SD 3: York Beats Schley
Jason York beat incumbent Laurie Schley 434 to 247 in May 6 election.
His campaign theme was:
“Get on a bus and go to Austin and tell those yahoos that we need to keep our tax dollars here in Comal County.”
Jason York, running for Comal ISD’s Single Member District 3 in the May 6 board of trustee elections, says he will fight for school finance reform if reelected to the position he held but lost in 2014.
He spoke at Comal Council of PTA’s Candidate and Bond 2017 Forum at Mountain Valley Middle School on Tuesday, April 25.
Although he supports the $263.5 million bond package also on the ballot next month, he says Comal ISD is one of the fastest-growing districts in the state. At 589-square-miles in size, it cannot keep floating bond referendums to raise revenue.
The better solution, he said, is to keep Comal County’s tax dollars at home instead of sending them to state legislators who redistribute them to poorer districts.
York’s running against incumbent Laurie Schley, who was unable to attend. However, she submitted written responses to the same questions moderator Jenni Blacklock asked of York.
Schley supports the bond referendum.
Blacklock is co-president of League of Women Voters for North San Antonio/Bulverde/Spring Branch and a former PTA chair and certified teacher. She owns a software engineering consultancy.
York’s responses have been heavily edited for brevity.
Q: How do you propose to maintain confidence in the school board?
Schley: Once the board approves an action or policy it is all of the board members’ duty to support it. If I voted against it, I still have to respect the majority vote.
York: We need to make sure we have confidence first. The current board is doing a good job but it could be better. There needs to be true transparency. We are called trustees for a reason. It’s not a glorified thing. It’s because you trust us with your children, your tax money and to be your eyes and ears in the schools.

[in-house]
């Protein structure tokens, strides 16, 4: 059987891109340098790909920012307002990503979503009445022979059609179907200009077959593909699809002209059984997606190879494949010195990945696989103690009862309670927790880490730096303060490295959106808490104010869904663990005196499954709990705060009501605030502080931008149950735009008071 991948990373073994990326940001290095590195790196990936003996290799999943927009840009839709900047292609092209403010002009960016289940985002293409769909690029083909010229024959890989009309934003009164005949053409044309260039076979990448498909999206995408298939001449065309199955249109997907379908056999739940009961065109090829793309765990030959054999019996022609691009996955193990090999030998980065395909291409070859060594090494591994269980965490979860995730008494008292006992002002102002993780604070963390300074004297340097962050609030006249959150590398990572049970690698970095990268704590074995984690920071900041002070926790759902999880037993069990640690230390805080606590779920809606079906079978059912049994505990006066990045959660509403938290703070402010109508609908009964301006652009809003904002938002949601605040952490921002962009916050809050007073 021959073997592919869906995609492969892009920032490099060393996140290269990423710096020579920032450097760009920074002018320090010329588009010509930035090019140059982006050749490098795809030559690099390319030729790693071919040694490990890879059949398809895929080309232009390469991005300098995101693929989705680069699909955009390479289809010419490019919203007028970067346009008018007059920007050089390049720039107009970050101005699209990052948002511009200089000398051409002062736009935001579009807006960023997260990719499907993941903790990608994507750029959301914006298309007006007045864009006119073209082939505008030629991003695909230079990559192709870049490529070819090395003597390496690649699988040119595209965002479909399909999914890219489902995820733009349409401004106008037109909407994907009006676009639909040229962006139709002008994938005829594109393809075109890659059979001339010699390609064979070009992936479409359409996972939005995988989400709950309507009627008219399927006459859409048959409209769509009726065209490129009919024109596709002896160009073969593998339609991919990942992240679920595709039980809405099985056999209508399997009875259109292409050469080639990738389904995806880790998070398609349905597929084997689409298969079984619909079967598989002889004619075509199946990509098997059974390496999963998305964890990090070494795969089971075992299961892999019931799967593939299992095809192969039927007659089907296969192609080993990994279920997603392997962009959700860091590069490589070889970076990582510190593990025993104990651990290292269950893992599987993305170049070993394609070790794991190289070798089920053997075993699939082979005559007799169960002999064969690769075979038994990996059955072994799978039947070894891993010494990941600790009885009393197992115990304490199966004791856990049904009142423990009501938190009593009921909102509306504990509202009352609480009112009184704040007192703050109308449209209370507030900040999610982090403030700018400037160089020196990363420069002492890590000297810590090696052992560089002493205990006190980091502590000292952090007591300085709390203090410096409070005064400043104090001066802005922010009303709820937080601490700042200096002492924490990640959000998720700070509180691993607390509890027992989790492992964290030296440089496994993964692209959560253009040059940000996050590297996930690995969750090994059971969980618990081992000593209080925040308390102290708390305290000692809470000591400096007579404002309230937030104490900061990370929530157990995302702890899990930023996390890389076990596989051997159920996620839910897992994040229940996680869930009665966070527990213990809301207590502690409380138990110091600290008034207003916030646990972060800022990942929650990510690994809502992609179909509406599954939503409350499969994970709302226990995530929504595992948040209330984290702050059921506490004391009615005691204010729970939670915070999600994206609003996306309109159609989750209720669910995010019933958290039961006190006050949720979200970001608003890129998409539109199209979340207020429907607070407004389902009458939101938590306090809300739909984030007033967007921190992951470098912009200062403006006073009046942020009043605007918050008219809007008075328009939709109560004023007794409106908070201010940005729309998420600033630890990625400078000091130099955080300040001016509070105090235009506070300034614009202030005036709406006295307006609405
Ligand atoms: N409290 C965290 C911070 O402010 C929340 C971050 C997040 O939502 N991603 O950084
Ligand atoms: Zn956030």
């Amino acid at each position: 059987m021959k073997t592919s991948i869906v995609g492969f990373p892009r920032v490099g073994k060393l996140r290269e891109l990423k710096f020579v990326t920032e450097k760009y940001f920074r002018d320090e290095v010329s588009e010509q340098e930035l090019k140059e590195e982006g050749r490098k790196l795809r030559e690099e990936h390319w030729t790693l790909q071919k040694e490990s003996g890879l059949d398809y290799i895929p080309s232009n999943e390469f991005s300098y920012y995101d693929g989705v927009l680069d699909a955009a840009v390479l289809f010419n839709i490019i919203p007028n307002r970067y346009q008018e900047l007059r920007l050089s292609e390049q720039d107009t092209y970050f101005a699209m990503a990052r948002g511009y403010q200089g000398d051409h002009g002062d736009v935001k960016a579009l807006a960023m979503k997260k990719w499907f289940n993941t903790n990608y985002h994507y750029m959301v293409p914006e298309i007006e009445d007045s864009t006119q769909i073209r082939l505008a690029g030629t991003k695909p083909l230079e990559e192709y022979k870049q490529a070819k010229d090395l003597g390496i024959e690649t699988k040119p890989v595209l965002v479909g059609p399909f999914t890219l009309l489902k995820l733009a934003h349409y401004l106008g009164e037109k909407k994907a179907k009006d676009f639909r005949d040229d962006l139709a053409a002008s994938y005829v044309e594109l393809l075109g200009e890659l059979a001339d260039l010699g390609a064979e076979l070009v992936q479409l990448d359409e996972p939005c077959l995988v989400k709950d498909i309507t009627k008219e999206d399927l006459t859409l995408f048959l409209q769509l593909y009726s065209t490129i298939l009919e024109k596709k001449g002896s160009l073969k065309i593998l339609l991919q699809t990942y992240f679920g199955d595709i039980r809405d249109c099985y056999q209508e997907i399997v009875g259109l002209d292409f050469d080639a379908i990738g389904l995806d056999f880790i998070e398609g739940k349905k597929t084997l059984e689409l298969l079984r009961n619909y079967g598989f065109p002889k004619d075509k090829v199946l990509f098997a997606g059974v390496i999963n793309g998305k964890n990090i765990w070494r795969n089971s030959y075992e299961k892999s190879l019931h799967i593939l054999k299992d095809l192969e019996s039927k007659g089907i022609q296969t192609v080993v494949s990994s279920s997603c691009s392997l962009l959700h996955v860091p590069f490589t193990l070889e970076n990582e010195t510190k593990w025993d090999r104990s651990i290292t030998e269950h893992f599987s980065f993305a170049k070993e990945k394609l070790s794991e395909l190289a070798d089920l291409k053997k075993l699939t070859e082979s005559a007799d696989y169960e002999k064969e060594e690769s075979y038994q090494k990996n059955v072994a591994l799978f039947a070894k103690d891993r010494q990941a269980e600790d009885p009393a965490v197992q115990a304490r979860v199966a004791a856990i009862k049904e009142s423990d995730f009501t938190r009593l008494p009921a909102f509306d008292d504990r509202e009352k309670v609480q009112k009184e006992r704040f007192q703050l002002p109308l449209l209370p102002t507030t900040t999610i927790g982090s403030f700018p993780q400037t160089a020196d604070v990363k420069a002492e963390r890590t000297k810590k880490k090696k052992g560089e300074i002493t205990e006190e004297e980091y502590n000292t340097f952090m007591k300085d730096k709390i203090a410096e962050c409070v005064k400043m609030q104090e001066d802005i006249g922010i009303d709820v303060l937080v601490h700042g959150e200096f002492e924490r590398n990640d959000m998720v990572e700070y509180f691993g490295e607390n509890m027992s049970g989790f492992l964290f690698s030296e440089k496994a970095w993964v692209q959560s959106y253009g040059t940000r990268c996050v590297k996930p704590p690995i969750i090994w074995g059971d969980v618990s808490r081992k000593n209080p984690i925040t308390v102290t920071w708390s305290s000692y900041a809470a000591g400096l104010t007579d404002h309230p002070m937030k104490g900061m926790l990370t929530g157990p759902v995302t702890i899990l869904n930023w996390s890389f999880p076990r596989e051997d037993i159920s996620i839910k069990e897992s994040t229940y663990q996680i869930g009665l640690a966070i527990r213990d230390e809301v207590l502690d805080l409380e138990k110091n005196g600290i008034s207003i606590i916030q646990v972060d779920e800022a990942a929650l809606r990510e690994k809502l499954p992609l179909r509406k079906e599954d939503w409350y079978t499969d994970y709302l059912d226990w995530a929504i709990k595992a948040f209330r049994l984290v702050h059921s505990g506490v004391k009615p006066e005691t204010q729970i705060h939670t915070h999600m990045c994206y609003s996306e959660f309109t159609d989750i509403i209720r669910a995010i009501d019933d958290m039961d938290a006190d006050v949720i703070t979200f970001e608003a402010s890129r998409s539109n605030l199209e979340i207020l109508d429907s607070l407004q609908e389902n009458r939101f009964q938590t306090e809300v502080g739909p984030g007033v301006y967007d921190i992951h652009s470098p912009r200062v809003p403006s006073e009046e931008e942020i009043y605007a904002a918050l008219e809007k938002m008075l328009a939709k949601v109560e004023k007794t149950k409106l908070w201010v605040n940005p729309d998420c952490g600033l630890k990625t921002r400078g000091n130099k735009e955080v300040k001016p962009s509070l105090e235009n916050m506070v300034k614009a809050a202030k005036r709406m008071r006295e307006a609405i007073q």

Q: How do you discuss topics where there is a strong disagreement and remain civil?
Schley: We’ve already faced this. All you can do is hold your own and move on after a vote.
York: As long as there’s one goal in mind, and it’s the best interest of the students, educators, and administrators, that’s really one of the things to do as a board trustee. But you have to have that common goal. We always kept discussions where they were supposed to be.
Q: What current programs should be cut and/or expanded?
Schley: I’m not sure about cutting any programs, but I want to see programs at Canyon Lake High School that would give kids a trade when they graduate. Not all of our kids go to college, so make sure they have a trade they can jump into after graduation.
York: We must make sure our college-bound kids have what they need. I definitely think that first and foremost we have to make sure that our votech programs are looked at better. Not every kid is going to college. I didn’t go to college. We are going to be part of students’ community forever. It doesn’t end the day they walk across that stage. For too many years the idea has been promoted that you’re not a success if you didn’t go to college. My plumber makes a lot of money.
Q: Do you have any organizational endorsements?
Schley: Several community leaders, law enforcements and teachers supporting me. I don’t need to name anyone individually. I appreciate everyone’s support.
York: I have the public endorsement of Steve Smith. I think that has a lot of weight. I am extremely grateful to Steve for endorsing me. There’s a lot of faces in this room that are educators, parents, taxpayers that are endorsing me. I can tell you that I was encouraged to run again because the people who came to me felt like they had lost their voice.”
Q: Do you plan to support a tax increase?
Schley: Not at this time. We don’t need it.
York: I can tell you at this time that I agree. I would support all of us getting on a bus and going to Austin and talking about school finance reform. Comal is fortunate. We still have the 20-percent homestead exemption. I will fight tooth and nail to make sure we keep that tax exemption. In 2013 I asked State Representative Doug Miller to find out where our Robin Hood money went to that particular year. (A lot of it) went to a school district in West Texas that had not grown in years. Something’s wrong with that folks. We’re going to grow 1,000 students per year until we run out of land. I will fight for our tax dollars to stay in Comal ISD.